is one of the most influential athletes in Hawaii's history. A world champion swimmer and surfer, Duke Kahanamoku
actually introduced the world to the royal Hawaiian pastime of surfing.
Over the course of his legacy, his name has become synonymous with surfing, swimming, and even beachside dining.
His legacy lives on today at The Duke Statue
in Waikiki, which taking a photo with is a "must do" for many vacationers in Hawaii.
Hawaii's "Father of Modern Surfing" was born on August 24, 1890 and grew up just outside present day Waikiki. He spent most of his time swimming and surfing at Waikiki Beach
, honing his skills for what would later be a career in the water.
broke his first world record before he was 21 years old. He shattered the freestyle 100 yd record by over 4 seconds while at an amateur swim meet in Honolulu Harbor.
He easily qualified for the 1912 Olympic Swimming Team, and took home a gold in the 100 meter freestyle and a silver in the 4x200 meter freestyle relay at the Stockholm Olympics. In the 1920 Antwerp games he medaled in the same events, but with better results... Both golds.
His prowess in the water had earned him fame but he remained modest and humble. He toured the United States and the world giving swimming demonstrations. He incorporated surfing into these demonstrations in places like Australia and California.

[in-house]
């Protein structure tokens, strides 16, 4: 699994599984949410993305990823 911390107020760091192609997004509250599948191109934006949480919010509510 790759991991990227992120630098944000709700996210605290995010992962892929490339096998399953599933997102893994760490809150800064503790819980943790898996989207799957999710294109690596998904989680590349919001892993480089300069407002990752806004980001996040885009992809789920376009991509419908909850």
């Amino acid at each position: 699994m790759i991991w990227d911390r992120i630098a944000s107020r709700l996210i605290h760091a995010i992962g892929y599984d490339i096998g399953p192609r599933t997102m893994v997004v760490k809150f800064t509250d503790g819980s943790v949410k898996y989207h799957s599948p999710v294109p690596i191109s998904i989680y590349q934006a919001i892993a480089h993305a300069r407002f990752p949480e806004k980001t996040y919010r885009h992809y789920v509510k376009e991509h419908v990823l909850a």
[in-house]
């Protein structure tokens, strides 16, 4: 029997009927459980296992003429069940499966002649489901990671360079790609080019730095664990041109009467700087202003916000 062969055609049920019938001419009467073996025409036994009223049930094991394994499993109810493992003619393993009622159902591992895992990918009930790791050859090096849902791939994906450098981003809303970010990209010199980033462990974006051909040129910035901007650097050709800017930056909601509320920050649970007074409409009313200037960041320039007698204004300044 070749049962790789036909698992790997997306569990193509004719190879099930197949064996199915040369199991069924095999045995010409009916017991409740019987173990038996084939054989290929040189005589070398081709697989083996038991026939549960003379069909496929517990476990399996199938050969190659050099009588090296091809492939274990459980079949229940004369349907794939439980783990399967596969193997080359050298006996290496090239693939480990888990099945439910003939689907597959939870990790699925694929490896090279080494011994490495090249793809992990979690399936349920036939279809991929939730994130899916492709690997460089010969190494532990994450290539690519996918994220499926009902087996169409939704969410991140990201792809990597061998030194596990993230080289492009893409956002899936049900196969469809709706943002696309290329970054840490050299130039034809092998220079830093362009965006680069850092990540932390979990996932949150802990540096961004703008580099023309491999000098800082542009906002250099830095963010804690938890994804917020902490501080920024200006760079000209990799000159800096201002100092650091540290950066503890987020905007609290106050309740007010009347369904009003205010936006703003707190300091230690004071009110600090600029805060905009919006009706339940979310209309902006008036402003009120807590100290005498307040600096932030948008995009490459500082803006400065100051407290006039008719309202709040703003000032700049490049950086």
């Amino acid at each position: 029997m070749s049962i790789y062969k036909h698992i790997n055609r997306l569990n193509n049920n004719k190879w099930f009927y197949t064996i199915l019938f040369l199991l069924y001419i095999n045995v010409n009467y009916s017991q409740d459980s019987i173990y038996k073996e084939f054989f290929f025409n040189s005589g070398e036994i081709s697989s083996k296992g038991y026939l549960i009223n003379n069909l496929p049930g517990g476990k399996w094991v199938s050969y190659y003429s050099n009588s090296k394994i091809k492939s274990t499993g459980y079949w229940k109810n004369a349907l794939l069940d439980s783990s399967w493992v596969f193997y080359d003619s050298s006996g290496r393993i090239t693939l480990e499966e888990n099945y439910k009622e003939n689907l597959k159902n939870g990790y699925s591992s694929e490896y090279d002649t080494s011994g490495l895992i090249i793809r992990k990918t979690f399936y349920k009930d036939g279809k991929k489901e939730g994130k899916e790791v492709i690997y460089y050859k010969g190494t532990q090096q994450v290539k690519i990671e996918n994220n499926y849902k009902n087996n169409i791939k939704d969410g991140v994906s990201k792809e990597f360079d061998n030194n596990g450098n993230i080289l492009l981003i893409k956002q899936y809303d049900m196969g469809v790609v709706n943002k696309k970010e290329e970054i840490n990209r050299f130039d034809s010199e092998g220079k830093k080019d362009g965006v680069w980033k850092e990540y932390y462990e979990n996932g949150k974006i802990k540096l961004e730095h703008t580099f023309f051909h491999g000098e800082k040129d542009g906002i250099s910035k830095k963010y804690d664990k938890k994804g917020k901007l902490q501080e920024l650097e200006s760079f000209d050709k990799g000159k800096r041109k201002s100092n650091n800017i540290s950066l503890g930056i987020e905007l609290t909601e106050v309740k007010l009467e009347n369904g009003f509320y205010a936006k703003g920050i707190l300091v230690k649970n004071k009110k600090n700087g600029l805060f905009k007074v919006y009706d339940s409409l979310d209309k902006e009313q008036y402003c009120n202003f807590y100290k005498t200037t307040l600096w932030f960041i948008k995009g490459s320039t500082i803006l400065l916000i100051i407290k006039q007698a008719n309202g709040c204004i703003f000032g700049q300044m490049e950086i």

In 1925 while living in Newport Beach, California he aided in the rescue of a sinking fishing vessel for what was called "the most superhuman surfboard rescue act the world has ever seen."
was the first person to be inducted into the Swimming Hall of Fame and also the Surfing Hall of Fame. He is a member of the U.S. Olympic Hall of Fame, and the Duke Kahanamoku
Invitiational Surfing Championship was named after him. Beginning in 1965, it was the first surfing event televised by ABC's Wide World Of Sports.
Duke served the public as a sheriff of Honolulu for nearly 30 years. Duke Kahanamoku
died at the age of 77 of a heart attack. A motorcade and escort of 30 police officers preceded the scattering of his ashes into the ocean, the place he loved most.
His memory lives on today with the celebration of the sport of surfing and The Duke Statue
found in Kuhio Beach Park
on Kalakaua Avenue
Duke's Waikiki, a restaurant and bar on Waikiki Beach
pays tribute to his legacy with surf memorabilia and merchandise carrying his name. It's also a great place to relax and watch the surfers out at Waikiki!